Multiple vulnerabilities in the firmware used by the Yi Technology Home Camera version 27US have been found, which could allow remote code-execution on the connected devices.
The Yi Home Camera i27US is one of the newer IoT camera models sold in the U.S. It’s an entry-level gadget, which lets owners view the camera’s feed from anywhere, and features offline storage and subscription-based cloud storage.
First uncovered by Cisco Talos and disclosed Wednesday, five flaws in the firmware open the door to command injection, network authentication bypass and the ability to disable the device.
Various nefarious real-world outcomes of these activities include the ability to prevent the camera from recording, delete stored videos on the camera and intercept video feeds. Adversaries could also potentially launch attacks against the camera owner’s phone app, Talos researchers said, or they could use camera access as a foothold from which to attack other devices on the home network – like laptops, smart TVs and tablets.
Five other vulnerabilities were also uncovered, although they require physical access for successful exploitation. This “makes them less of a concern if the camera is stored safely inside of the venue that they are protecting,” according to Talos.
The network-based vulnerabilities are all follow-ons from a core flaw, CVE-2018-3947: The camera’s data is sent in plaintext to the Yi Home Camera’s phone application. An attacker can thus observe and tamper with network traffic using an available packet-sniffer, like Wireshark, in order to gain administrative access to the camera. From there, he or she can intercept the video feed and create a chain of exploits using the other four vulnerabilities, which could ultimately allow remote code-execution.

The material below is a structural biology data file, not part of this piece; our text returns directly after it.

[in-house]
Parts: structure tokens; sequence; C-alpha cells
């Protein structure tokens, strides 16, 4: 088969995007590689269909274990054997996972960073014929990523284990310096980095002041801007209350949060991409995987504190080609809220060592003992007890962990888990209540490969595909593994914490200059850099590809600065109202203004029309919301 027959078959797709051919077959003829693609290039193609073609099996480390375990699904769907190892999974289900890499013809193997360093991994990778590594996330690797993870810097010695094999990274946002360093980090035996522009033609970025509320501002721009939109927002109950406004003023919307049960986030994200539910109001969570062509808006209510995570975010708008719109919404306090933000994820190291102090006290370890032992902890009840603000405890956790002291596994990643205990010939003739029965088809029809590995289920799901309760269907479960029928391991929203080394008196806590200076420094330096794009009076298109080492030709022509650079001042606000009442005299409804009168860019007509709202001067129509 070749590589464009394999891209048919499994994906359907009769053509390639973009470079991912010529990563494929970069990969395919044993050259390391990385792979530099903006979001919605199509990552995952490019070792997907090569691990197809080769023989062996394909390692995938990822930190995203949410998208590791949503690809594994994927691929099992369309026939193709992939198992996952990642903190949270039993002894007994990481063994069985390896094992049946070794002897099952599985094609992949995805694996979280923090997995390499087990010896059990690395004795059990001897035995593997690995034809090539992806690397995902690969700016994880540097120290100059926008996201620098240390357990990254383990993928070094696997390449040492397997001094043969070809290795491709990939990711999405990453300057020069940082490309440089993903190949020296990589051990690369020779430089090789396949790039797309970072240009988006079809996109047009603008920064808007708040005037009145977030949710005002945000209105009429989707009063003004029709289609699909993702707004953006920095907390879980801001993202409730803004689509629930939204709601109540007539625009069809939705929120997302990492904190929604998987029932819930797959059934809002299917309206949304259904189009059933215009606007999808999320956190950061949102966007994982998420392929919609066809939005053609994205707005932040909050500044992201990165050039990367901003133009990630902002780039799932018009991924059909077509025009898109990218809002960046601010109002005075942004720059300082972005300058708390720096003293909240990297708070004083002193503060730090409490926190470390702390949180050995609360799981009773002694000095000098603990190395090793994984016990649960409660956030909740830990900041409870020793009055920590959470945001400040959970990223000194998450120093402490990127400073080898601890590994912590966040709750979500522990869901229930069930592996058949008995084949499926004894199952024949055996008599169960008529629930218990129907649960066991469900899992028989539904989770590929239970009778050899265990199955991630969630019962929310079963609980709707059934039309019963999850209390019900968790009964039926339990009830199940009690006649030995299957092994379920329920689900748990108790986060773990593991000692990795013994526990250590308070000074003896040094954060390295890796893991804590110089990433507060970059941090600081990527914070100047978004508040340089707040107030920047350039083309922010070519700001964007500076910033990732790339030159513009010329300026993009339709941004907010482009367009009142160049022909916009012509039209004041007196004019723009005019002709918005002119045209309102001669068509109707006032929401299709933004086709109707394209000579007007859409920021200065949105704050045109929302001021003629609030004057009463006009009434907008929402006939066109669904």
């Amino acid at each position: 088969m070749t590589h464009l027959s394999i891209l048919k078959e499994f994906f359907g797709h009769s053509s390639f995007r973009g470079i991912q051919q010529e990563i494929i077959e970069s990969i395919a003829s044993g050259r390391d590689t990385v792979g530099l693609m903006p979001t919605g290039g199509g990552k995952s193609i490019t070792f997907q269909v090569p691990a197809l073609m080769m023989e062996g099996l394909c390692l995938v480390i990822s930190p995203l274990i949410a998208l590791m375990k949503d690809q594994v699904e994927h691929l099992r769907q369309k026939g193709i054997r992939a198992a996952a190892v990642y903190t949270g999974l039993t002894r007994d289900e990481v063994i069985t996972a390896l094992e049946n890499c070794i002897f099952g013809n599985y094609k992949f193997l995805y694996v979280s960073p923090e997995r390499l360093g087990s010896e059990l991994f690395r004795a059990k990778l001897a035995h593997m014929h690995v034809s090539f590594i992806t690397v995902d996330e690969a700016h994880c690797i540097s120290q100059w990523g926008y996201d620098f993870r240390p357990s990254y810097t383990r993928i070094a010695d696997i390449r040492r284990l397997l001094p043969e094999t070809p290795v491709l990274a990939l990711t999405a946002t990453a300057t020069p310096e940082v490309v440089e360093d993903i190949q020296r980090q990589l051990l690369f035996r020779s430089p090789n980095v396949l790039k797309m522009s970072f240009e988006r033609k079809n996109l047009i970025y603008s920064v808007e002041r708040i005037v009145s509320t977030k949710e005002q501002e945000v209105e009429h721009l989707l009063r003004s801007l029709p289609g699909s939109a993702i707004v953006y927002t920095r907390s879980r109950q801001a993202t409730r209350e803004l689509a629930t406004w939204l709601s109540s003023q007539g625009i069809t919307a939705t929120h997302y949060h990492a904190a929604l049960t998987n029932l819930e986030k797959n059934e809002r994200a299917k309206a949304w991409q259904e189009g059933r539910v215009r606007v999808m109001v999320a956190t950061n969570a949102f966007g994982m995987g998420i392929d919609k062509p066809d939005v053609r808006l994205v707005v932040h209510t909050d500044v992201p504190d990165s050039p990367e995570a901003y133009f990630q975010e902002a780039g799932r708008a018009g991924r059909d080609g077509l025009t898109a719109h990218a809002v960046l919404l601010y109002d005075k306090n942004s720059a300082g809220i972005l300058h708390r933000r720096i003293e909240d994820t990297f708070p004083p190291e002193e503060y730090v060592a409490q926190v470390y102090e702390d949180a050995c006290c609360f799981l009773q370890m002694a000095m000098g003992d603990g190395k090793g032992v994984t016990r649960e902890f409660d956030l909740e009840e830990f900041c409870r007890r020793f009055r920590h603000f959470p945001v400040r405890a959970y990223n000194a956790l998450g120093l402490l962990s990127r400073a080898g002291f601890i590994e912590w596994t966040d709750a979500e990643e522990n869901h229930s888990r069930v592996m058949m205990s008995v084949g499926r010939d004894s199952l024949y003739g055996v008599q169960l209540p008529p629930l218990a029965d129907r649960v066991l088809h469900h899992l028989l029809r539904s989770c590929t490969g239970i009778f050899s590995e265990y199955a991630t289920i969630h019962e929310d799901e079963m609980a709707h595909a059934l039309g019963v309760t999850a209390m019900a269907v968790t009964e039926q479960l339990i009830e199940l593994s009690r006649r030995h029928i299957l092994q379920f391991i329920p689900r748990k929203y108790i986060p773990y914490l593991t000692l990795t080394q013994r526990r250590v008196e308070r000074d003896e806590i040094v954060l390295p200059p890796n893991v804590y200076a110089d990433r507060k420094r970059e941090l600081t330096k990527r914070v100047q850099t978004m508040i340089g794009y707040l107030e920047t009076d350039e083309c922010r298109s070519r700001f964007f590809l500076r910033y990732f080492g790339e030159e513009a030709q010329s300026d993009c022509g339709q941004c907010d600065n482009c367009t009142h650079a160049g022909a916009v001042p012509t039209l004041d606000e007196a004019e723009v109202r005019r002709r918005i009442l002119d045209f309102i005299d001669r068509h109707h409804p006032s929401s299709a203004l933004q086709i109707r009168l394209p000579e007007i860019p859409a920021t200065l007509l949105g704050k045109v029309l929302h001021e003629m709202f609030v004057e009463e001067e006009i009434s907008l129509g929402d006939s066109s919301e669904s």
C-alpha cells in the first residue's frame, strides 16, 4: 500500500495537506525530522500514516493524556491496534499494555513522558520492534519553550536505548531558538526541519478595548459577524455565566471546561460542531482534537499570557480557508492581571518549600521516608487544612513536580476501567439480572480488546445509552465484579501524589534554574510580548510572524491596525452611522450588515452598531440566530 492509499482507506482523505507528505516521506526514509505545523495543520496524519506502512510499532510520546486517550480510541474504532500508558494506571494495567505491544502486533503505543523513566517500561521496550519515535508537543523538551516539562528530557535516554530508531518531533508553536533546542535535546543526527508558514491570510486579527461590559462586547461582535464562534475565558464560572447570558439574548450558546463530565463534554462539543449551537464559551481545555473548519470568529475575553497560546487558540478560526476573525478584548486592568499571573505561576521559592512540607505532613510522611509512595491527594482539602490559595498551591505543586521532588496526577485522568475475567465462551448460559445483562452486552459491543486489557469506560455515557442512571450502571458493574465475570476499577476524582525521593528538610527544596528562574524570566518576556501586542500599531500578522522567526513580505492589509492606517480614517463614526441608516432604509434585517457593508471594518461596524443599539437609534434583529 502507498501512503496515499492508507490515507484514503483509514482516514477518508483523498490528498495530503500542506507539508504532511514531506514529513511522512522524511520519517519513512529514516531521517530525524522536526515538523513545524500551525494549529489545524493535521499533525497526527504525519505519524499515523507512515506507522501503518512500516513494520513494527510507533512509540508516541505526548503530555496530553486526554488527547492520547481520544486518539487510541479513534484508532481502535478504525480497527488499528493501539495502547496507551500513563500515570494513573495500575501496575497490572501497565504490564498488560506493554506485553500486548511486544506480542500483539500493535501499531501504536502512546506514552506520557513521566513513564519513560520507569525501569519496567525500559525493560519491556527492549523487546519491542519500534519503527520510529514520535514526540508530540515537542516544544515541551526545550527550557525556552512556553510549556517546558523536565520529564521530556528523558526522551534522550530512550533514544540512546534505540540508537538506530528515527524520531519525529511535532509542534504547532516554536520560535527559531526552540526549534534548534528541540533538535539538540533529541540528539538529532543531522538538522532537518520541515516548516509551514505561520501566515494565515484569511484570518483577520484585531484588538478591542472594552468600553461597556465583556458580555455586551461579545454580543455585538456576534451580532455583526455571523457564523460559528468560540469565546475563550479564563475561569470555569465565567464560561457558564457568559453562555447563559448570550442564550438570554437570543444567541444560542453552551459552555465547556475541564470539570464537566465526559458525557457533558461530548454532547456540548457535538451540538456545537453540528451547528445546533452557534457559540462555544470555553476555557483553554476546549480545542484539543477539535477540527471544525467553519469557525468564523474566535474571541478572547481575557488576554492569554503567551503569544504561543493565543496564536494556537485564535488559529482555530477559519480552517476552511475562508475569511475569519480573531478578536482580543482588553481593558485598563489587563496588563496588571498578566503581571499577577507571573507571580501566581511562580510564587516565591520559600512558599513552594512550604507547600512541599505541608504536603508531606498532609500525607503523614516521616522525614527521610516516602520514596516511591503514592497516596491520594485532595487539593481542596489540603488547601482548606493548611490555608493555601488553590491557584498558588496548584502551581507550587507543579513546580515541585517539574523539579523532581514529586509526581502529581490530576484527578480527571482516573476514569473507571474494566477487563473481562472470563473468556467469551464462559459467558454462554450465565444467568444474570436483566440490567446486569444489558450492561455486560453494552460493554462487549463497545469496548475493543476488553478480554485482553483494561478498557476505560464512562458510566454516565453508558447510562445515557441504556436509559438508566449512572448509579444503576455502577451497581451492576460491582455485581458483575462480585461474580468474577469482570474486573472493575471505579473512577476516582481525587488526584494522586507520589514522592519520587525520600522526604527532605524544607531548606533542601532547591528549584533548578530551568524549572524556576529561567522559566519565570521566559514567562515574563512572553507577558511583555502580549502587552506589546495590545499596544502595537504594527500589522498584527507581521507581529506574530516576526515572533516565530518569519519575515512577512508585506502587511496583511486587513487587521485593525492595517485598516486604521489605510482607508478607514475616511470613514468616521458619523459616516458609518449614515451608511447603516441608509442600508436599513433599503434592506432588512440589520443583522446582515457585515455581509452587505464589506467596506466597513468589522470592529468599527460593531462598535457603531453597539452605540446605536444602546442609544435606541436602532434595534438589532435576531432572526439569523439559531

“All of these vulnerabilities are [carried out] over cleartext protocols, either unencrypted UDP or HTTP,” Talos researchers said.
According to Talos, the most worrying of the other vulnerabilities is CVE-2018-3892, which is a firmware downgrade vulnerability that exists in the time-syncing functionality of Yi Home Camera. A specially crafted packet can cause a buffer overflow, resulting in code execution. An attacker can intercept and alter network traffic to trigger this vulnerability.
“[This] is easily the most severe vulnerability out of the batch, requiring only the ability to respond to an HTTP request from the camera in order to hit a command injection and subsequent code execution,” Talos researchers said. “The vulnerable time_sync request happens extremely often, as soon as the device connects to the network.”
CVE-2018-3935 and CVE-2018-3928 are both denial-of-service (DoS) flaws that can be triggered by sending a specially crafted set of UDP packets to the camera. The former would result in the camera allocating unlimited memory, resulting in a DoS state. The latter resides in the firmware update functionality for the camera; the set of packers could cause the settings to change, also resulting in DoS.